Thursday, January 28, 2010

Beyond Climate Science: State of the Union

It is interesting to note what President Obama has to say about climate change, especially when he addresses the skeptical Republicans:

'I know that there are those who disagree with the overwhelming scientific evidence on climate change. But here's the thing -- even if you doubt the evidence, providing incentives for energy-efficiency and clean energy are the right thing to do for our future -- because the nation that leads the clean energy economy will be the nation that leads the global economy. And America must be that nation.'

Of course, good science is important. But climate policies, be it mitigation or adaptation, do not exclusively depend on 100 % scientific evidence. There are other arguments for both mitigation and adaptation, and there are other powerful mechanisms at work - such as nationalist interests. Climate policies don't stand or fall with IPCC reports or other scientific evidence; there are many cultural, economic and political reasons for adaptation and mitigation.  Of course, the conflicts about manipulated data and conflicts of interest have to be solved; but the future of the world does not depend on these mostly inner-scientific conflicts, nor do climate policies.

10 comments:

Leigh Jackson said...

Absolutely correct. A great deal of the animus directed towards AGW derives from the fact that the Green movement's fundamental thesis is unimpeachable. Those who always were ideologicaslly opposed to being told that humans have to protect their planet because they are totally dependendent upon it were right.

Those who see "Mother Earth" as a whore to be pimped to the highest bidder, don't like to be told that they are not good people.

Leigh Jackson said...

Sorry, I meant were wrong.

eduardo said...

'I know that there are those who disagree with the overwhelming scientific evidence on climate change'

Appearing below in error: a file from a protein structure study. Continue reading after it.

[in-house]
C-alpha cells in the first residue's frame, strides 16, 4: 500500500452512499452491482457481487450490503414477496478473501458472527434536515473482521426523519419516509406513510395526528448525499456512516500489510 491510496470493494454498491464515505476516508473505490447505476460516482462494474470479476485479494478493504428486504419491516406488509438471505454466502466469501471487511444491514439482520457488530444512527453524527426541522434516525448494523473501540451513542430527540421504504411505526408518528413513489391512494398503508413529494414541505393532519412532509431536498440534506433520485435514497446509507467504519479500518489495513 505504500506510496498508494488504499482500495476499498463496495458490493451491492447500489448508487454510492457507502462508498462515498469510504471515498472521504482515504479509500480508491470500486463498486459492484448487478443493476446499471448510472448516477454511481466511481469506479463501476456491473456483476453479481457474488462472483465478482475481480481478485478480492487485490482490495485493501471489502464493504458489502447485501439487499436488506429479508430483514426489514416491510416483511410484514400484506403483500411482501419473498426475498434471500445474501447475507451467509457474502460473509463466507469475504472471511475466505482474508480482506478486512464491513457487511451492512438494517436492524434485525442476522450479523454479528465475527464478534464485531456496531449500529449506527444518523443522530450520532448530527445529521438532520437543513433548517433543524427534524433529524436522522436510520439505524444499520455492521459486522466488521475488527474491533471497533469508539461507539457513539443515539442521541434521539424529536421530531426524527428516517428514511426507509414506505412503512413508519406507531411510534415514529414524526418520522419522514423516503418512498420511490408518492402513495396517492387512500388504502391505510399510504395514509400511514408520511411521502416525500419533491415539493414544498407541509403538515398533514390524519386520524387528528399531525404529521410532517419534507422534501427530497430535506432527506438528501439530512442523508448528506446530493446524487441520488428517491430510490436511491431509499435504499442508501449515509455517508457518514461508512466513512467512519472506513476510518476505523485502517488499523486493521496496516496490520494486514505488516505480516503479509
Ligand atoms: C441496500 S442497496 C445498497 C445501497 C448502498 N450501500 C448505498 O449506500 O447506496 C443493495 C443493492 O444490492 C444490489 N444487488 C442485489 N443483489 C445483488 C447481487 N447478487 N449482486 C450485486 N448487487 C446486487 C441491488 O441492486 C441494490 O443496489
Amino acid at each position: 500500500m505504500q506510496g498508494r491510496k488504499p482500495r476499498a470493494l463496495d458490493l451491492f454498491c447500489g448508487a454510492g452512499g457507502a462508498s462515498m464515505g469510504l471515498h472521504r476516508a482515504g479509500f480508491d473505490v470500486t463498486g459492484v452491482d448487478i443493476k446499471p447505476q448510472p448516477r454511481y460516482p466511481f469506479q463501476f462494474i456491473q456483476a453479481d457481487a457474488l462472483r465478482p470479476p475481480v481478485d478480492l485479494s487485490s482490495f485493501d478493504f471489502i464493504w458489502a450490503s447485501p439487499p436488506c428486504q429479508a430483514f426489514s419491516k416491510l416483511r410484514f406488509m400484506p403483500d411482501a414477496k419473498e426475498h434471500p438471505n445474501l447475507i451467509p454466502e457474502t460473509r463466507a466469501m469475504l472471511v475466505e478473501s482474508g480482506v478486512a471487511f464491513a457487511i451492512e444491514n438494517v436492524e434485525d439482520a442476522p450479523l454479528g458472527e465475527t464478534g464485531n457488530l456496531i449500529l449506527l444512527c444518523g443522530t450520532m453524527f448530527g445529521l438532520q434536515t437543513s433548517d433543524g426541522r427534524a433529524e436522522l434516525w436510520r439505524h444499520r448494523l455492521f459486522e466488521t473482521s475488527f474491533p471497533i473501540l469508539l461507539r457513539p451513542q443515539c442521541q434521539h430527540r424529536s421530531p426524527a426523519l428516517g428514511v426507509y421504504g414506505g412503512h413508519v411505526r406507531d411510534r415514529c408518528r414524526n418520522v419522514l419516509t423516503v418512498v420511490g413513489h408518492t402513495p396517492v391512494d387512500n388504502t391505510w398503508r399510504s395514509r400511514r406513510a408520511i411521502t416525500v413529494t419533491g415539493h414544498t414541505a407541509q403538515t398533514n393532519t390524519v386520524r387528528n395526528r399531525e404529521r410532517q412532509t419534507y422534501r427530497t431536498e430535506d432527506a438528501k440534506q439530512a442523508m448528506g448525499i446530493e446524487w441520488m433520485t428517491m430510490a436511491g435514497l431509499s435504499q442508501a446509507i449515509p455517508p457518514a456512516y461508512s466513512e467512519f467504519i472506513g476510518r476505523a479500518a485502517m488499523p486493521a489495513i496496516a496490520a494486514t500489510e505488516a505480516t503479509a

Sometimes it is better to watch than to read...
http://www.youtube.com/watch?v=q20cnn8vOfg

Werner Krauss said...

Absolutely, you have to see it. But the clip is too short. After the Republicans laugh about the 'scientific evidence', Obama laughs / smiles back. They know each other well. I can't help but think there is always room for maneuver, even with those hardboiled Republicans. You just have to follow the rules, which are eminently cultural and political. Many climate activists try to make Republicans 'confess' that humans cause climate change; this will never work. But many of those skeptics are interested in alternative technologies, in adaptation measures, in weatherizing, in smart grids, in more effective infrastructures, in making America #1 in clean energies, in creating jobs for the middle class etc - isn't that exactly what we should do in times of climate change? Maybe I project too much hope on Obama, but I guess he has a certain realistic and pragmatic attitude. Why not work together with those you cannot convince?

Reiner Grundmann said...

Werner, I tend to agree. Progress on climate change policies has to be on the political front, not on the science front. Coalition building is needed and therefore one needs policy options that can make a difference to society's vulnerability and are supported by a broad enough electorate.

eduardo said...

I would see here four camps. Instead of the usual classification in skeptics, lukewarmers and warmistast, I see skeptics, technofreaks, triangulators and alarmist